pH Control - Index
pH control is a common issue in many industrial processes. The basic idea to control the pH variations in some liquid flow, usually making the pH as close to 7 as possible. This influent liquid flows into a tank, where it is mixed with an amount of a concentrated reagent to alter its pH. If the effluent is acidic with a pH of 4, the reagent would be basic with a pH larger than 10. The reagent is more concentrated than the effluent, since it is desirable to as little volume to the effluent as possible.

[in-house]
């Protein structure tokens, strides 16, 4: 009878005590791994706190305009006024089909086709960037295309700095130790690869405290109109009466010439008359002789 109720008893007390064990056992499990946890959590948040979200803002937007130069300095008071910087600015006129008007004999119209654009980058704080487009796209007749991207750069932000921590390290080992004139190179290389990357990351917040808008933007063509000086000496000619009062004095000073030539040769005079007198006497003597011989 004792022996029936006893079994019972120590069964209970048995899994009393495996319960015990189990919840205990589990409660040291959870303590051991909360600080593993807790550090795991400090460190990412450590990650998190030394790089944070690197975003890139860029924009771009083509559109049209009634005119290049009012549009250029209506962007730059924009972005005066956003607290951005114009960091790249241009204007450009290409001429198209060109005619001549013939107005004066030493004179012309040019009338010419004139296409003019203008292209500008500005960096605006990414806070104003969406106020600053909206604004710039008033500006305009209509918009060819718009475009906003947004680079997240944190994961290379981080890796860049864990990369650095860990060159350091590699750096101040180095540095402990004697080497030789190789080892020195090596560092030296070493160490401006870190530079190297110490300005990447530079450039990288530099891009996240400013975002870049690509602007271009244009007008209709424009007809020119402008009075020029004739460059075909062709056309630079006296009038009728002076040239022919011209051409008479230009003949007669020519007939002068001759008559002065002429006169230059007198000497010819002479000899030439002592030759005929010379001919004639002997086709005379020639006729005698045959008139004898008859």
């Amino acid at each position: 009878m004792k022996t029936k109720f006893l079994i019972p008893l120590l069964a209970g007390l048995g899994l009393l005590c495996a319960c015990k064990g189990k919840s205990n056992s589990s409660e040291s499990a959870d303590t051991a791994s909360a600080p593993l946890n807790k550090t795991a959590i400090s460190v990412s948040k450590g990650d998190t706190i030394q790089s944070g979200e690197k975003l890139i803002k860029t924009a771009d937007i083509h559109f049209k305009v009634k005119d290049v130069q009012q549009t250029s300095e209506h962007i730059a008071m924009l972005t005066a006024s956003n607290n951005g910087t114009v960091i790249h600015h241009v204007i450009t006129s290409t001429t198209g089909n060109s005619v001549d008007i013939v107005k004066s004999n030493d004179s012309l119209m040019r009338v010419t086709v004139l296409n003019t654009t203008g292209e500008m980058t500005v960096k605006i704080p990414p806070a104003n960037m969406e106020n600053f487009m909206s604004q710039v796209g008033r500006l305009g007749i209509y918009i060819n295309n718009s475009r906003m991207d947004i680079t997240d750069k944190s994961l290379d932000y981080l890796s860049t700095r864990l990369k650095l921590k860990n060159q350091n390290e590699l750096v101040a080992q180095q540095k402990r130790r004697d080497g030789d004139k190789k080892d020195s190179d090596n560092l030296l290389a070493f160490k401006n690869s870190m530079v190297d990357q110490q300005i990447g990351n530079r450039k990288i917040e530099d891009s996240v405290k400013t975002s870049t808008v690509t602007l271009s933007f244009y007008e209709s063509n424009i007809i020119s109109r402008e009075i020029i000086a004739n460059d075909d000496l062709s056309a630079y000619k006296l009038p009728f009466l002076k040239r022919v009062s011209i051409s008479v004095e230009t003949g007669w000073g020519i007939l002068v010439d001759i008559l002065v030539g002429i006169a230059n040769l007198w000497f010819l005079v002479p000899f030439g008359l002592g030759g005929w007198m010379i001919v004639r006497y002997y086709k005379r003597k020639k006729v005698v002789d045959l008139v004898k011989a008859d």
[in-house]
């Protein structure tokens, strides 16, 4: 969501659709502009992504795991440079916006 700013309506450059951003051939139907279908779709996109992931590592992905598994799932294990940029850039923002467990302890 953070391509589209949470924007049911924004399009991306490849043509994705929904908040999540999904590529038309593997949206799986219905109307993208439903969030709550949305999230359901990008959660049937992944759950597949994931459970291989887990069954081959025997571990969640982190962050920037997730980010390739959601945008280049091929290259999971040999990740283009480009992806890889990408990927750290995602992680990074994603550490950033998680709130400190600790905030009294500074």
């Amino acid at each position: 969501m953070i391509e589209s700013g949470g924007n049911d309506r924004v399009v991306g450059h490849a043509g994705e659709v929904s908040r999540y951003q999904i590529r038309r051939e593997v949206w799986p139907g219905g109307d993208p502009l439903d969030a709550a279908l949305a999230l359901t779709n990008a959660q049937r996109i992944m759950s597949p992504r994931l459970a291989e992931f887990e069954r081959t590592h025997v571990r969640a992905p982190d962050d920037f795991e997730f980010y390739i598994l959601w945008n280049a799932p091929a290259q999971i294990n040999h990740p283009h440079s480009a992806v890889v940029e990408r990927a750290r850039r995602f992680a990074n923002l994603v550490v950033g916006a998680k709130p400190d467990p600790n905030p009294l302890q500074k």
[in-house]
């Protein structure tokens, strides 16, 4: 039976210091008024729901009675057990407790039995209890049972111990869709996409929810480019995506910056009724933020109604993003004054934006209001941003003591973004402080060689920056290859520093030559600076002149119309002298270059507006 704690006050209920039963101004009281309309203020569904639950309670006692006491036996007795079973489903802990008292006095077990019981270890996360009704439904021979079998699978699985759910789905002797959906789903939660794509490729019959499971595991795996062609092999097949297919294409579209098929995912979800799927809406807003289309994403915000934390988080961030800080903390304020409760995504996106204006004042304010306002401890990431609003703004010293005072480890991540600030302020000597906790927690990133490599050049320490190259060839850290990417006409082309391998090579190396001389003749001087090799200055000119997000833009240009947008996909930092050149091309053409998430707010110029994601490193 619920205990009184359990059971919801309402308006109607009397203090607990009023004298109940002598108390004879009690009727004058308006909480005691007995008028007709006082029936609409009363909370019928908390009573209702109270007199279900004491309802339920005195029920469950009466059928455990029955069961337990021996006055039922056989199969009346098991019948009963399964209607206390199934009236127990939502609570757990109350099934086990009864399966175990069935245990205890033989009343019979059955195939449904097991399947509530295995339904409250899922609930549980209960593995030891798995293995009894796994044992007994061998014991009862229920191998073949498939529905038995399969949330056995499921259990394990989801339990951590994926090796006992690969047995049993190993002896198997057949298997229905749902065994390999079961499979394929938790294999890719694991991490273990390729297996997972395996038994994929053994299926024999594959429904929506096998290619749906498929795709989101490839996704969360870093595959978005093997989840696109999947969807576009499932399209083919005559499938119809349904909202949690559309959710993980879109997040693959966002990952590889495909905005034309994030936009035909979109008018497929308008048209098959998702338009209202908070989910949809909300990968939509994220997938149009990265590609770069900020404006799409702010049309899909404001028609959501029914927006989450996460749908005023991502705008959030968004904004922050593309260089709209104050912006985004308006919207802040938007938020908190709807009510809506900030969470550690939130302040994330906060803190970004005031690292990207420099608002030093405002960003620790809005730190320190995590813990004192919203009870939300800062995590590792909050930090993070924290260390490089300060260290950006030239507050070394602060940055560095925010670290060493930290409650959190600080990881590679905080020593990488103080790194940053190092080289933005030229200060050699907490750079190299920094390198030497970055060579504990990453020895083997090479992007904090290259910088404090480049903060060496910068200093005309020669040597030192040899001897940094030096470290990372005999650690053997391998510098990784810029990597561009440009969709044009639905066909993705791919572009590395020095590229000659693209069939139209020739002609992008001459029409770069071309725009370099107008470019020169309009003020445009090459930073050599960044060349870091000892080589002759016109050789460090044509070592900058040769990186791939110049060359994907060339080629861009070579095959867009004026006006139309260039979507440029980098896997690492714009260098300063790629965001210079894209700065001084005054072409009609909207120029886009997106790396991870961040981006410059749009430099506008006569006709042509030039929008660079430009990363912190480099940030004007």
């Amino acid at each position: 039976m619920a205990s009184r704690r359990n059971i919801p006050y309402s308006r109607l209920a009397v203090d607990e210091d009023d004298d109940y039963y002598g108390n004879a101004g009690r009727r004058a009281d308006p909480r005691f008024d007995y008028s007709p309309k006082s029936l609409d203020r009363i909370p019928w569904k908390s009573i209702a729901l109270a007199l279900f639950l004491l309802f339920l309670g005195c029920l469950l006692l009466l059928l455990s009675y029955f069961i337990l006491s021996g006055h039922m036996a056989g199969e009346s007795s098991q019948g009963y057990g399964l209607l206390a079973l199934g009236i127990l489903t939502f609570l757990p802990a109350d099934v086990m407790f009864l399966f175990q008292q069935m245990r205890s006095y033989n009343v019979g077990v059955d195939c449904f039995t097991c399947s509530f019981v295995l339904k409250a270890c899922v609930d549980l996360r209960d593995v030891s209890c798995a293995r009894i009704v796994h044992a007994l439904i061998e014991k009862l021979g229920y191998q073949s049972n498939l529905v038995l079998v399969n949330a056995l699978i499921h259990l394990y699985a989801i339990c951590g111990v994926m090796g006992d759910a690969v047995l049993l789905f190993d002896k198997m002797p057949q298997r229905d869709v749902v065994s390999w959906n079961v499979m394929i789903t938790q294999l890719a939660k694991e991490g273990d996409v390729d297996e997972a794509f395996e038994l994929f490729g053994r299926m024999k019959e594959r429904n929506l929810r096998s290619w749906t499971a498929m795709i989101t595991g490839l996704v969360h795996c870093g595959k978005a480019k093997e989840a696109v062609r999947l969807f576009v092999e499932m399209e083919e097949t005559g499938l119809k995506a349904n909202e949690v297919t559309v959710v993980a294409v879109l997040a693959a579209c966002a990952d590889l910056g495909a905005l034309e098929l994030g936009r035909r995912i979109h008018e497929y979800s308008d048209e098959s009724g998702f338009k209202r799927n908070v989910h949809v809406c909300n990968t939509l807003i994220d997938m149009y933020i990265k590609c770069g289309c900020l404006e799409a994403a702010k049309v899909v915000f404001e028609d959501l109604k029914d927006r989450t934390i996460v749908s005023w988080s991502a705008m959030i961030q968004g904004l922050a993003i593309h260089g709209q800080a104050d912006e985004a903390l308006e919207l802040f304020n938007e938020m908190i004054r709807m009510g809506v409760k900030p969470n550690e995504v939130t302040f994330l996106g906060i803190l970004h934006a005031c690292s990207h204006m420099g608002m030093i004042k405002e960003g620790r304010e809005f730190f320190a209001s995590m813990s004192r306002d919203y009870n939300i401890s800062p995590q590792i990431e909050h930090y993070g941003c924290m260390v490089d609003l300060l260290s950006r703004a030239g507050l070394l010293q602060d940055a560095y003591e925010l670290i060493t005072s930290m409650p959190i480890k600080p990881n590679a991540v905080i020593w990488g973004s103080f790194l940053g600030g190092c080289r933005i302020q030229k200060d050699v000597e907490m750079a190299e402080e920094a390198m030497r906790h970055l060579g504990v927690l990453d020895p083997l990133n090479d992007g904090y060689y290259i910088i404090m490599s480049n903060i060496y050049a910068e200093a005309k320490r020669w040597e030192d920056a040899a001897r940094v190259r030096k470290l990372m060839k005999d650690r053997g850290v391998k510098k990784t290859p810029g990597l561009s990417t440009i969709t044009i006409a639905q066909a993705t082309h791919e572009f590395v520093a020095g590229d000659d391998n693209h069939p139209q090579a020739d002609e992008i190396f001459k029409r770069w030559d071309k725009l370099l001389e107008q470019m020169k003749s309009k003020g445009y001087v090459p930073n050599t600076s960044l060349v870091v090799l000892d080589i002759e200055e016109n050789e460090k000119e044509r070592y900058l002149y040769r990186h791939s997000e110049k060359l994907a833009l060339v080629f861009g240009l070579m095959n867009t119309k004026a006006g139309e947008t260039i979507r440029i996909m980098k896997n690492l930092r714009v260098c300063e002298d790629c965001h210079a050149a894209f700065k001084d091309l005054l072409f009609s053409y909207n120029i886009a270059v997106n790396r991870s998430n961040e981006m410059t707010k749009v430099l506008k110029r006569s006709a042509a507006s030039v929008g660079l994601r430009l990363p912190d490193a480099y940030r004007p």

The pH is controlled in a tank - the effluent flows into the top of the tank, and the reagent is also added to the top of the tank. The tank is well-stirred so that the pH is uniform throughout the tank. The effluent is pumped out the bottom of the tank, as shown in the figure below.
Note that pH is a very difficult control problem due to the non-linearities. This example simplifies the problem somewhat to highlight some points about control system design in general.
Overview of the Example
It is recommended that you follow the example in order, but you may skip ahead if you wish:
Photos of the System
Below is a photo of an industrial pH neutralization system.